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Spare Part dealers are unhappy about government’s implementation of the ECOWAS Common External Tariff (CET). The tariff is to harmonies duties on goods and services in the sub-region.
The CET aims to consolidate the regional market, reduces trade deflection due to tariff harmonisation and also stimulates investment in the region.
Ghana postponed the implementation of the CET on several occasions to sensitize the public.
According to Spare Parts Dealers, the move has negated all the gains they were supposed to get after the scrapping of import duty taxes on spare parts.
Last year, many of them jubilated after government announced the tax cuts to offer some relief.
But in a move they have described as robbing ‘Peter to Pay Paul,’ the dealers have vowed to agitate if government does not address their concerns.
An Officer of Ghana Union of Traders Association (GUTA) and Chairman of the Abossey Okai Spare Parts Association, Joseph Paddy told Starr Business’ Osei Owusu Amankwaah that the CET is affecting business.
“It has really affected our operation. Some goods that we were clearing at rate of 10% has moved to 20%. Others that we were clearing at 30% have moved to 35%; because of that it made duties go up.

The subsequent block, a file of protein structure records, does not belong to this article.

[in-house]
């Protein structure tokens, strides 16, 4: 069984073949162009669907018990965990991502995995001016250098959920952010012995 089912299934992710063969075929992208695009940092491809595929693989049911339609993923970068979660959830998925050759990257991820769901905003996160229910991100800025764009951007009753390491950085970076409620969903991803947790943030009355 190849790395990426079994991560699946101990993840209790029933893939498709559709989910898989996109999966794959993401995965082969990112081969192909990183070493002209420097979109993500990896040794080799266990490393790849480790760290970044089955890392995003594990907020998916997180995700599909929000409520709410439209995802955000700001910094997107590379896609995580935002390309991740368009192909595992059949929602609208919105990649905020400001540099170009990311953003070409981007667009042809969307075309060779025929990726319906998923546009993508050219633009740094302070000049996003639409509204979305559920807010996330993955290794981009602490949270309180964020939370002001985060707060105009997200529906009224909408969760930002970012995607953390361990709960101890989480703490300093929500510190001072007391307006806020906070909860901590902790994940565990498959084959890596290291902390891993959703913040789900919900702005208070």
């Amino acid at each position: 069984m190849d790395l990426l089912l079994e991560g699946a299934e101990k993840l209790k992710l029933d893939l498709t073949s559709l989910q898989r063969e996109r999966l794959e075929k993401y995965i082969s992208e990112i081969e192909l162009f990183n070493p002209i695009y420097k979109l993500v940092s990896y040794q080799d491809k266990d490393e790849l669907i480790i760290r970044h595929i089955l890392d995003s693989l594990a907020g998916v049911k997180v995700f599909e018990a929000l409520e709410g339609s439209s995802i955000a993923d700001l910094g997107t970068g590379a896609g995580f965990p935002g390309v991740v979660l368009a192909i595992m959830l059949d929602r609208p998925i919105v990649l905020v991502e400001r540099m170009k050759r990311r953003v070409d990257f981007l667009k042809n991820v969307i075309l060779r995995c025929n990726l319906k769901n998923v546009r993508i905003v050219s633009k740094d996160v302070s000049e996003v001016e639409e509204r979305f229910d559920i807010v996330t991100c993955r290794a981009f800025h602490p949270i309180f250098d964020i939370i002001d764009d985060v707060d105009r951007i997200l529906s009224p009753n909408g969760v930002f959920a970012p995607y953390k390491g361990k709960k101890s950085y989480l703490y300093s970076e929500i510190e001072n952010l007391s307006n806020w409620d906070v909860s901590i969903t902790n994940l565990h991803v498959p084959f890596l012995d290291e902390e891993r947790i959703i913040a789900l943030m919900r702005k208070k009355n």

“Even though customs have reduced the values on certain commodities, it really didn’t help because of the coming in of the CET. So it really didn’t help business. So we are asking government to come again so we see what it can do to help the trade in terms of duties,” he said.
He further indicated that the condition in the sub-region are not unanimous especially, the weight of the currencies to major trading ones like the dollar.
“When they were introducing the CET, we told them that the economic condition of the West African countries is not the same. Look at our currencies; some are enjoying lower once. The condition in Nigeria is different from Ghana. The playing field is not even,” he stated.
Source: Ghana/StarrFMonline.com/Osei Owusu Amankwah